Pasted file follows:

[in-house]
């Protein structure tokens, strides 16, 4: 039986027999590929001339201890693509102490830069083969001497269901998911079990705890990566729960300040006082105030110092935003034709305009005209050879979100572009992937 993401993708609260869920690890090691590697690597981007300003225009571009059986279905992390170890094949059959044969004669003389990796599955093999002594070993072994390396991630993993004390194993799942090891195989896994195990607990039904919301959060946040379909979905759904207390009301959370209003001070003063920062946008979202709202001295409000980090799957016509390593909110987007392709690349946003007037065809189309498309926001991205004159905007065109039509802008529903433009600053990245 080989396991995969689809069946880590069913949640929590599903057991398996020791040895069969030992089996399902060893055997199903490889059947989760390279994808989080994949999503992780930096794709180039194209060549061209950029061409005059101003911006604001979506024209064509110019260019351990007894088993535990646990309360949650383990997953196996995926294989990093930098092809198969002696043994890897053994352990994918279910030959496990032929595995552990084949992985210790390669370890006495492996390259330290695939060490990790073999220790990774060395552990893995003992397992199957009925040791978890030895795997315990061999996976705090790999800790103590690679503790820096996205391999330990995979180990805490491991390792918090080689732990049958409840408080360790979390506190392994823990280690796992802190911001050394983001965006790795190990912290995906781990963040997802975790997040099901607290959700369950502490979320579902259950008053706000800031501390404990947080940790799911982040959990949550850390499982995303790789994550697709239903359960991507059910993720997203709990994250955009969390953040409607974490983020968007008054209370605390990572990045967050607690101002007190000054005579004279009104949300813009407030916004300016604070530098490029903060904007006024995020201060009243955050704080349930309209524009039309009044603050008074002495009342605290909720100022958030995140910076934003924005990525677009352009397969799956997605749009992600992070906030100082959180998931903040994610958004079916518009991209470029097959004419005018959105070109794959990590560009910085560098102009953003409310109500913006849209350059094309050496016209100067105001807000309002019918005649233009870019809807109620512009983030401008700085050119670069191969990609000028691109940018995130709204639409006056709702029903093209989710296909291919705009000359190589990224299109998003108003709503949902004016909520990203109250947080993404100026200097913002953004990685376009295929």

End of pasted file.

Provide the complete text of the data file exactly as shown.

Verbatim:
[in-house]
């Protein structure tokens, strides 16, 4: 039986027999590929001339201890693509102490830069083969001497269901998911079990705890990566729960300040006082105030110092935003034709305009005209050879979100572009992937 993401993708609260869920690890090691590697690597981007300003225009571009059986279905992390170890094949059959044969004669003389990796599955093999002594070993072994390396991630993993004390194993799942090891195989896994195990607990039904919301959060946040379909979905759904207390009301959370209003001070003063920062946008979202709202001295409000980090799957016509390593909110987007392709690349946003007037065809189309498309926001991205004159905007065109039509802008529903433009600053990245 080989396991995969689809069946880590069913949640929590599903057991398996020791040895069969030992089996399902060893055997199903490889059947989760390279994808989080994949999503992780930096794709180039194209060549061209950029061409005059101003911006604001979506024209064509110019260019351990007894088993535990646990309360949650383990997953196996995926294989990093930098092809198969002696043994890897053994352990994918279910030959496990032929595995552990084949992985210790390669370890006495492996390259330290695939060490990790073999220790990774060395552990893995003992397992199957009925040791978890030895795997315990061999996976705090790999800790103590690679503790820096996205391999330990995979180990805490491991390792918090080689732990049958409840408080360790979390506190392994823990280690796992802190911001050394983001965006790795190990912290995906781990963040997802975790997040099901607290959700369950502490979320579902259950008053706000800031501390404990947080940790799911982040959990949550850390499982995303790789994550697709239903359960991507059910993720997203709990994250955009969390953040409607974490983020968007008054209370605390990572990045967050607690101002007190000054005579004279009104949300813009407030916004300016604070530098490029903060904007006024995020201060009243955050704080349930309209524009039309009044603050008074002495009342605290909720100022958030995140910076934003924005990525677009352009397969799956997605749009992600992070906030100082959180998931903040994610958004079916518009991209470029097959004419005018959105070109794959990590560009910085560098102009953003409310109500913006849209350059094309050496016209100067105001807000309002019918005649233009870019809807109620512009983030401008700085050119670069191969990609000028691109940018995130709204639409006056709702029903093209989710296909291919705009000359190589990224299109998003108003709503949902004016909520990203109250947080993404100026200097913002953004990685376009295929």